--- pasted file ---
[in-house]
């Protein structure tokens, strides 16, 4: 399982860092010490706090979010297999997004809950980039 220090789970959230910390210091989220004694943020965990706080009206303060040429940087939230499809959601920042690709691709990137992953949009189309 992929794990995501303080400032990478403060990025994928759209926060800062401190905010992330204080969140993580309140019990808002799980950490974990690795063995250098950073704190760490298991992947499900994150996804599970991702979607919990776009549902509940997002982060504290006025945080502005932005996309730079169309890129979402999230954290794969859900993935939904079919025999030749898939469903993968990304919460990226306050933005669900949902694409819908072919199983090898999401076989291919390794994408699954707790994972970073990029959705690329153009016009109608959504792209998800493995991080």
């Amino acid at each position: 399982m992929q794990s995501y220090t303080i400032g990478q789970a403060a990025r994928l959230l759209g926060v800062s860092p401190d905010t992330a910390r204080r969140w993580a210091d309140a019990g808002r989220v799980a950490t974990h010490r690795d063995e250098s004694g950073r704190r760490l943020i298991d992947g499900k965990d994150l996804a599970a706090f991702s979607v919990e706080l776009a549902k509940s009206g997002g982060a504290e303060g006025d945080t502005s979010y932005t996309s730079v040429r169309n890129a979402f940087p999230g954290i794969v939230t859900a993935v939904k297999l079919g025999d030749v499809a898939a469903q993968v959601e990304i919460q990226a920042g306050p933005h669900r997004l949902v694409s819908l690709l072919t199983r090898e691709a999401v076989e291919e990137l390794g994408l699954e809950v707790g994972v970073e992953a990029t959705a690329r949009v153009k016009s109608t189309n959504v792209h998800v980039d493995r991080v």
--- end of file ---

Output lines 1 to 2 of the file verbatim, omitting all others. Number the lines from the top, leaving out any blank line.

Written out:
[in-house]
């Protein structure tokens, strides 16, 4: 399982860092010490706090979010297999997004809950980039 220090789970959230910390210091989220004694943020965990706080009206303060040429940087939230499809959601920042690709691709990137992953949009189309 992929794990995501303080400032990478403060990025994928759209926060800062401190905010992330204080969140993580309140019990808002799980950490974990690795063995250098950073704190760490298991992947499900994150996804599970991702979607919990776009549902509940997002982060504290006025945080502005932005996309730079169309890129979402999230954290794969859900993935939904079919025999030749898939469903993968990304919460990226306050933005669900949902694409819908072919199983090898999401076989291919390794994408699954707790994972970073990029959705690329153009016009109608959504792209998800493995991080």